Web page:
Hitachi Vantara acquires data governance player Io-Tahoe

Data discovery and governance player Io-Tahoe, a division of UK energy provider Centrica, is acquired by data and analytics-focused Hitachi Vantara, which had previously acquired Pentaho and Waterline Data.
Written by Andrew Brust, Contributor

Santa Clara, CA-based Hitachi Vantara, a unit of Japanese conglomerate Hitachi Global, announced on June 23rd that it had acquired data governance player Io-Tahoe, based in New York. Io-Tahoe had been a unit of Centrica, a UK-based energy services company operating under brands including British Gas and Centrica Hive. Terms of the acquisition were not disclosed. The Io-Tahoe platform's capabilities will become part of Hitachi's Lumada DataOps portfolio.

ZDNet spoke with Hitachi Vantara's Chief Product Officer and General Manager, Radhika Krishnan, who explained that the Io-Tahoe technology will compliment Hitachi Vantara's existing platform and accelerate development of its data management prowess by as much as three years. Hitachi Vantara was formed by the merger of Hitachi Data Systems, Hitachi Insight Group, the previously independent BI provider Pentaho and, later, Hitachi Consulting Services. It has been focused on helping enterprise customers with their Industrial Internet of Things (IIoT) implementations and be in their overall digital transformation efforts. Its Lumada brand provides the umbrella for these varied assets.

Must read:

Wall Street-inspired application of AI

Io-Tahoe has long focused on the application of artificial intelligence to determine data lineage within and between data sources. It had also addressed data management functionality including data quality, data catalog, business glossary and sensitive data detection. While the platform worked well with metadata-based discovery, its specialty was finding patterns in the data itself, to automate the management of data not already well-documented or even well-understood.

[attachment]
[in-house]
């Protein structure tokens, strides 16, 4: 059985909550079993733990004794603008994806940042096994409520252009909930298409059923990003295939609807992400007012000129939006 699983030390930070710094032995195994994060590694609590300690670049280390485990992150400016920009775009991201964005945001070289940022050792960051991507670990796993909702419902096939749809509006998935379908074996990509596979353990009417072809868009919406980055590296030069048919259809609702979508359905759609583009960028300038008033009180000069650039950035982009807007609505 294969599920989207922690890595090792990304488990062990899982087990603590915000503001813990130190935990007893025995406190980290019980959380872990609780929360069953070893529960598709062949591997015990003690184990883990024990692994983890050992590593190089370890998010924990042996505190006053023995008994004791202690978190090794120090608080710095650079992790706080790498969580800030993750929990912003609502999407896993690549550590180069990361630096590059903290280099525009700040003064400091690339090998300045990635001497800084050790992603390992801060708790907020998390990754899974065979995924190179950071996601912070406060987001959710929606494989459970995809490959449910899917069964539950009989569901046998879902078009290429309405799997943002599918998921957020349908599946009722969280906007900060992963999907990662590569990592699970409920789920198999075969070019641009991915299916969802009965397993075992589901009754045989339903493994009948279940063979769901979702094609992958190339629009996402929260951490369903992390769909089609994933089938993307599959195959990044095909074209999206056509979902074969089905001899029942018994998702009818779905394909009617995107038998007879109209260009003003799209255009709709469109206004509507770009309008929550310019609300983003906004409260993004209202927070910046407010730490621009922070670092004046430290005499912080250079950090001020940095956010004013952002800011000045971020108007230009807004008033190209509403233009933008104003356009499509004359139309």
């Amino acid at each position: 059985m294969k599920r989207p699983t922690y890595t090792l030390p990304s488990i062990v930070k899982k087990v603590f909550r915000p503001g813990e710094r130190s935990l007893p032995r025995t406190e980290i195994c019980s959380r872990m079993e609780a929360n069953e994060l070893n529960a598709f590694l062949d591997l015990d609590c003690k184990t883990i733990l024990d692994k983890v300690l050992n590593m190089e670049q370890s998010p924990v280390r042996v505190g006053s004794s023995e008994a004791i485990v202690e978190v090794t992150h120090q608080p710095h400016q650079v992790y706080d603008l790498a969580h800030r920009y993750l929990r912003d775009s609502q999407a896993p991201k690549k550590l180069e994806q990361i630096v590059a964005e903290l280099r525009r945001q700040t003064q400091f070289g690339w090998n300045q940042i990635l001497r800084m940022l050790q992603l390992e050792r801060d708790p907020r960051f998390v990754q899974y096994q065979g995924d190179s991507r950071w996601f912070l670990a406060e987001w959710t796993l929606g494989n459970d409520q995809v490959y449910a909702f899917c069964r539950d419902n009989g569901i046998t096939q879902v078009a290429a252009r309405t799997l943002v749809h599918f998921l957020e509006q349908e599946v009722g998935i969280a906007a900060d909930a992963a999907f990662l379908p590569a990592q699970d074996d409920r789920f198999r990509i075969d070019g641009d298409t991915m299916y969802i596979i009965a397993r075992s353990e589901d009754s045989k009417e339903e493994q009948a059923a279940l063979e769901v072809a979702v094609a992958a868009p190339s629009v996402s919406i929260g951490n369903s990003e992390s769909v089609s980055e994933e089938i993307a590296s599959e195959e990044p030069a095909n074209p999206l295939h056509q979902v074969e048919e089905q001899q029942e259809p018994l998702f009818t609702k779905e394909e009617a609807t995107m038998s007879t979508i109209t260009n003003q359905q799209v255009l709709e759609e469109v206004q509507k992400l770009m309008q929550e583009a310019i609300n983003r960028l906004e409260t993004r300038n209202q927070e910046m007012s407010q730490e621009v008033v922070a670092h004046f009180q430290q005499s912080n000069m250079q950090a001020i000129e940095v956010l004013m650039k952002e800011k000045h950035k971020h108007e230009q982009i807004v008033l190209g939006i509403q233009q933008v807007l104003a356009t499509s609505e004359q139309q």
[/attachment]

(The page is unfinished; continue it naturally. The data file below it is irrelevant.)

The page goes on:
Io-Tahoe's original founders had cut their teeth in the New York banking world and headed up data and systems integration efforts that resulted from a series of acquisitions of smaller banks. The automated lineage and discovery was motivated by curing the pain points the founders themselves has experienced. I know this because, in full disclosure, Io-Tahoe was a client of my firm Blue Badge Insights, beginning shortly after its acquisition by Centrica.

The bottom line on Waterline

When I worked with the company, I definitely looked upon Waterline Data as an Io-Tahoe competitor, so it's interesting that Hitachi Vantara has acquired both companies (it acquired Waterline Data in March, 2020). When I asked Krishnan how the two would coexist, she explained that Lumada Data Catalog (as the Waterline product has come to be called) is focused on data classification (which Waterline Data had called data "fingerprinting") and core data catalog functionality, whereas Io-Tahoe's platform was broader, focusing on a number of data management/data governance areas of functionality. Because of this, Krishnan believes the two can coexist, and even blend.

My guess is that's true and that Io-Tahoe's AI intellectual property -- much of which is patented or patent-pending -- can be combined with what was Waterline's, to great advantage. The only way enterprises can hope to master and manage their data estates is by automating as much of their discovery, lineage, classification and cataloging as possible. The key to such automation is the smart application of AI , and the combination of Hitachi Vantara's customer base and Io-Tahoe's technology is coming together in the right place and at the right time.

Catalog sales

The Hitachi/Io-Tahoe deal is part of a larger trend, as a number of previously independent data catalog vendors have been acquired. In addition to Waterline Data and Io-Tahoe's acquisition by Hitachi Vantara, Dell Boomi acquired Unifi Software in 2020 and Precisely (f.k.a. SyncSort) just this month announced its agreement to acquire Infogix. In addition, Microsoft acquired data security company BlueTalon in 2019 and, through that company's leadership team, has fashioned its own data catalog and governance solution, Azure Purview.

Also read:

This consolidation wave makes two things clear: (1) data catalogs are very much at home within larger data management platforms and (2) data management is becoming critical to large enterprise technology companies as data volumes, data complexity and data protection regulations are on the increase.

Io-Tahoe was a customer of Brust's advisory firm, Blue Badge Insights.

Editorial standards